Austria, Italy and Thailand: celebrate together a legendary architect
Who better to have incarnated the Cosmopolitan Bangkok at the end of the 19th century/early 20th century than the architect Joachim Grassi, a personality shaped by his mix of cultures from Central Europe, Italy and France. Today, the Grassi legacy lives on, visible in some of Bangkok’s most iconic buildings.
Grassi perfectly incarnates what Europe used to be 150 years ago: a mix of cultures which sometimes opposed each other but often blended.
Grassi was born in 1837 in the city of Capodistria/Gafers/Koper. Three names in three different languages (Italian, German and Slovenian) but all referring to one place. The city was a reflection of multi-cultural Europe at the time. Italian by heart, Capodistria was, during Grassi’s time, Austrian, and next to the sizeable Port city of Trieste. Koper was the Slovenian name, given after the most significant minority living there. Koper/Capodistria had a tumultuous history, passing from the Venetian Republic to the rule of the Habsburg Emperors of Austria.
With the influences of those civilisations, the blend of cultures that Grassi encountered in his childhood varied, and his first years of studies would be applied to his architectural work when he eventually moved to Bangkok. He would spend 23 years in Siam, arriving two years after the coronation of King Chulalongkorn (Rama V) in 1868, just a year before the signature of a commercial treaty between Siam and Austria-Hungary in 1869.
The presence of Grassi in Bangkok coincided with the King’s plans to modernise Bangkok into a modern metropolis, inspired mainly by the urban model of Europe. With Grassi in the city, he was given the title of the ‘pioneer of European architecture’ by the King.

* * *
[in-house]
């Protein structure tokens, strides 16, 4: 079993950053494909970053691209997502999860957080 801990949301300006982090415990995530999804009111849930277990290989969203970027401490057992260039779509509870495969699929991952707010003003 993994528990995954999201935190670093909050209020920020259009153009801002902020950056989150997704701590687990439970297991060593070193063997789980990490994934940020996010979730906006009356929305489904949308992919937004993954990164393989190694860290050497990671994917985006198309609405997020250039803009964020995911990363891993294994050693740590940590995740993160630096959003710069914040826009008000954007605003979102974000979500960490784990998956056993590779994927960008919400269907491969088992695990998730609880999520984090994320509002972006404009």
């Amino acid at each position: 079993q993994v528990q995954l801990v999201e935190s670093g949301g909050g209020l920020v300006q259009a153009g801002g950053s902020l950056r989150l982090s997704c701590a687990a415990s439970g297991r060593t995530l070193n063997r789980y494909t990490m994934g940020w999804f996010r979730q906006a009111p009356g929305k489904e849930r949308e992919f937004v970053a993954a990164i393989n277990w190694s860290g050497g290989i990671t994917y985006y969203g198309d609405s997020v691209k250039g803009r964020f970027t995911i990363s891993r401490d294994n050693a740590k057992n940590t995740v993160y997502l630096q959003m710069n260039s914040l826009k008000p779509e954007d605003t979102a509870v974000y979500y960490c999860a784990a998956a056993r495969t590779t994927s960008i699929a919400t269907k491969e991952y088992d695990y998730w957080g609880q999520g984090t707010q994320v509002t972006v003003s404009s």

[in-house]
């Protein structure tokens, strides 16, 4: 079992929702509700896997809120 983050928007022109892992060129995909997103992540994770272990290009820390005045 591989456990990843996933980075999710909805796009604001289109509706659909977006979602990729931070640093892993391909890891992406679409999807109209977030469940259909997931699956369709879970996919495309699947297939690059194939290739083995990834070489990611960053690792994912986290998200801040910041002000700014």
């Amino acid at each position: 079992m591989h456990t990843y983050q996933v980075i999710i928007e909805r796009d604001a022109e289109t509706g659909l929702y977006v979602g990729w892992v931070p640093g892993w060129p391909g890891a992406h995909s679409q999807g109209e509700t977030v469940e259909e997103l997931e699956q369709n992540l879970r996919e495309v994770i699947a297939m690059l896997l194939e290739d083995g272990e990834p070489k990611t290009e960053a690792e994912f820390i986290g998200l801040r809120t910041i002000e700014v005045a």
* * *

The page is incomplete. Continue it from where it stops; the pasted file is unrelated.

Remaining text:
According to specialists, some 30 structures were constructed by Grassi and his architecture cabinet, Grassi Brothers & Co, in 1883. The cabinet was registered at the consulate of Austria-Hungary. Many of these structures however sadly disappeared in the 1950s and 1960s such as Burapha Phirom Palace built in 1875 for Prince Bhanurangsi Savangwongse, demolished to give way to a market. And, the first Hong Kong and Shanghai Bank establisments in 1874 for Assumption College on the Chao Praya River were destroyed in the 1920s.
Grassi’s designs are impregnated with classical architecture, however, adapted to Bangkok’s humid and hot weather conditions. In contrary to his Italian contemporaries Mario Tamagno or Annibale Rigotti who mixed various European styles, Grassi remained committed to his simple classical style, similar to the ‘Neo-Palladian’ villas of Northern Italy.
Classical columns, large pediment over a front porch, vast halls with columns, were all signatures of Joachim Grassi. His style is reflected in one of his first works in Ayutthaya. King Rama V commissioned him to transform a summer palace residence in Bang Pa-In. Built in the 17th century, the reconstructed Palace turned into a succession of European-style pavilions surrounded by gardens reminiscent of the Grand Trianon Palace, Versailles.
There are still many examples of Grassi’s distinctive style in the city. The current Ministry of Defence, located between the Grand Palace and the City Shrine on Sanam Luang. Constructed in 1884, remains the largest European-style structure in Bangkok.
At the Customs House, built in 1888, the very large pediment which crowns the main façade is the focal point of this imposing structure, which used to see King Rama V’s vessel returning from his European trips. The structure, which has been left derelict for many years, but will soon be renovated into a hotel, confirmed in May by U- City real estate. The company announced it would invest one billion Baht to turn the magnificent structure into a luxury boutique-style hotel.
The monument to Queen Sunanda in Saranrom Park, the one to Henry Alabaster in the European Protestant Cemetery, the Immaculate Conception Church, Wat Niwet Thammaprawat across Bang Pa In and St Joseph Church in Ayutthaya, are all Grassi designs. He also blended styles in the “Windsor Palace” (also called Wang Klang Thung). Built as the residence of Crown Prince Maha Vajirunhis, the Palace was a strange mix of neo-Palladian and gothic style. When the Prince died of typhoid in 1895, the Palace was vacated and became part of Chulalongkorn University. It was finally demolished to give way to the National Stadium, but some statues are still visible in the stadium compound.
Joachim Grassi remained in Siam until 1893 and then returned to Trieste where he died in 1904. His architecture remains a beautiful testimony of King Rama V’s willingness to stage Bangkok as a modern cosmopolitan metropolis, some 120 years ago.